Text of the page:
How The Bachelor sponsors capitalise on the show’s success

Lindsay Bennett
By Lindsay Bennett | 29 September 2016
Never forget: The Lindt filled bath - great for the brand, not so great for the rest of Australia

Login to Twitter or Facebook during any episode of The Bachelor and The Bachelorette and you’re sure to see hundreds, usually thousands, of posts relating to the show.

It’s this social success that Brad Garbutt, head of digital integration and content marketing, said holds the future for television and sparks interest from advertisers.

Speaking at an NGEN event held in Sydney earlier this week, Garbutt said Ten is using social platforms, such as Facebook, Twitter and Instagram, to continue the conversation around programs beyond the broadcast time.

“People used to think of TV as a medium where you would sit back and switch off. I think those days are over. What we do now with television is we have a one-to-many conversation with other people that are watching TV at the same time,” he said.

Garbutt believes Ten show The Bachelor is the best example of the convergence between social media and television.

“The Bachelor is the most social program we have on Channel Ten,” he said.

In the last season of The Bachelor starring Richie Strahan, brands, including Menulog, Dyson and Wrigley, live tweeted throughout the show.

menulog bachelor sponsor

Menulog poked fun at themselves for its not-so-subtle product integration

“These are brands we worked with to create content for them to engage with people who are talking about our TV show while it’s on air,” he said.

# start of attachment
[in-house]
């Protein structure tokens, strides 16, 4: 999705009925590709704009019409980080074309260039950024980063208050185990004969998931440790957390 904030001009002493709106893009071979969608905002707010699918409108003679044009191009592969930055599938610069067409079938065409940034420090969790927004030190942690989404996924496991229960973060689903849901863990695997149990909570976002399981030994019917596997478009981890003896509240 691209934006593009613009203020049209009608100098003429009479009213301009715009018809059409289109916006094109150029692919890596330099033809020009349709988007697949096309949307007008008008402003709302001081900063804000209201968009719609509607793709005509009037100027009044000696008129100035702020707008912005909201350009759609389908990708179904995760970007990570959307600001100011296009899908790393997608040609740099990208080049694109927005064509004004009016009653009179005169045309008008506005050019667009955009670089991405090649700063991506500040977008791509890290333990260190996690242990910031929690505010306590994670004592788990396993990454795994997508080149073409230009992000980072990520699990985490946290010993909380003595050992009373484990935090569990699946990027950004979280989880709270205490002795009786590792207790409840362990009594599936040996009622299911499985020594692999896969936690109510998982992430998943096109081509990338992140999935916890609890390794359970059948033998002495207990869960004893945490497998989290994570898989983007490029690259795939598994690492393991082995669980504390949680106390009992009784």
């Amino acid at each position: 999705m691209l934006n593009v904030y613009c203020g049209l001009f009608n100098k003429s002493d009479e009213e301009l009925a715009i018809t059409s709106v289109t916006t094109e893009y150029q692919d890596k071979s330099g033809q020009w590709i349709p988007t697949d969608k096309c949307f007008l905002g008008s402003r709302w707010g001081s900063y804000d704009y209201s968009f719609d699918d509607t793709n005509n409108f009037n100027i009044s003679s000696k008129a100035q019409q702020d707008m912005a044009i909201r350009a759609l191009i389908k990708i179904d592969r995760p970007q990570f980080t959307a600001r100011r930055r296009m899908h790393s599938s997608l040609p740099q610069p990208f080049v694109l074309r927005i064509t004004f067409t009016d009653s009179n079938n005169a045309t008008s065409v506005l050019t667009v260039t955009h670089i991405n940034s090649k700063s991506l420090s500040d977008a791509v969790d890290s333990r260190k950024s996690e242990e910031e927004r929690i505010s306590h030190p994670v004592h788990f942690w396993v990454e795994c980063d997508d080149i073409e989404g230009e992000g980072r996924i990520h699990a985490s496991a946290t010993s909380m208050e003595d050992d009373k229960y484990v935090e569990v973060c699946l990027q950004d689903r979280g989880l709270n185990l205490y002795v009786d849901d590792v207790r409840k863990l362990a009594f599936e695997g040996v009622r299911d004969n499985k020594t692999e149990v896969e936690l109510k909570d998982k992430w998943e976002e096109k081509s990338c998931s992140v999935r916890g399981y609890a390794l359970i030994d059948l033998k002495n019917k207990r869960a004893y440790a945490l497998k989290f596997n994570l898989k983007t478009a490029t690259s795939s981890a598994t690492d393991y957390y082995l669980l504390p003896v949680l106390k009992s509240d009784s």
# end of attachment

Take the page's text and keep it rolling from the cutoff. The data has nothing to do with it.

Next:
Network Ten director of revenue and client partnerships Rod Prosser previously told AdNews one of the “biggest shifts" this year with The Bachelor is that advertisers and sponsors are being drawn to the show to use its IP to monetise social media platforms.

“Sponsors have taken significant liking to The Bachelor IP outside the linear screen as well as being involved in the social media package and our digital offering. Our product doesn’t just sit on the linear screen,” he said.

The Bachelor trended on Twitter during each episode of the 2016 series. During the 90 minute finale, which drew in 1.3 million metro viewers, 30,000 tweets were sent with the likes of singer Guy Sebastian and sportsman Sam Burgess live tweeting throughout the program. It was the most popular regular entertainment show on Twitter so far this year.

“The ability to direct audiences from the television to social media and vice versa and engage with people after the program is why we invest in digital content. There is an opportunity for brands to align with these conversations,” Garbutt said.

For this season of The Bachelorette, which kicked off last week, sponsors including KFC and Oral B are tweeting throughout the program.

Bachelorette tweet 22/9 12KFC has signed on as a sponsor of this year's The Bachelorette starring Georgia Love

Oral B tells AdNews the sponsorship allows the brand to communicate various produt benefits through bespoke TV commercials, digital integration through Ten Play and social media through Facebook and Twitter.

“The Bachelor presents the perfect way for a brand to talk to consumers in a funny way and promote their product without creating an ad,” Garbutt said.

It’s this type of seamless integration that he said brands are looking for with sponsorship.

“The ability of having social media and talking to our audience in this way means we can talk to these people pre broadcast, promote our programs and create content for brands,” he said.

“This kind of content creation is what television is doing to renew itself and to create more of what people want to watch. It’s what we are doing to keep up with the future."

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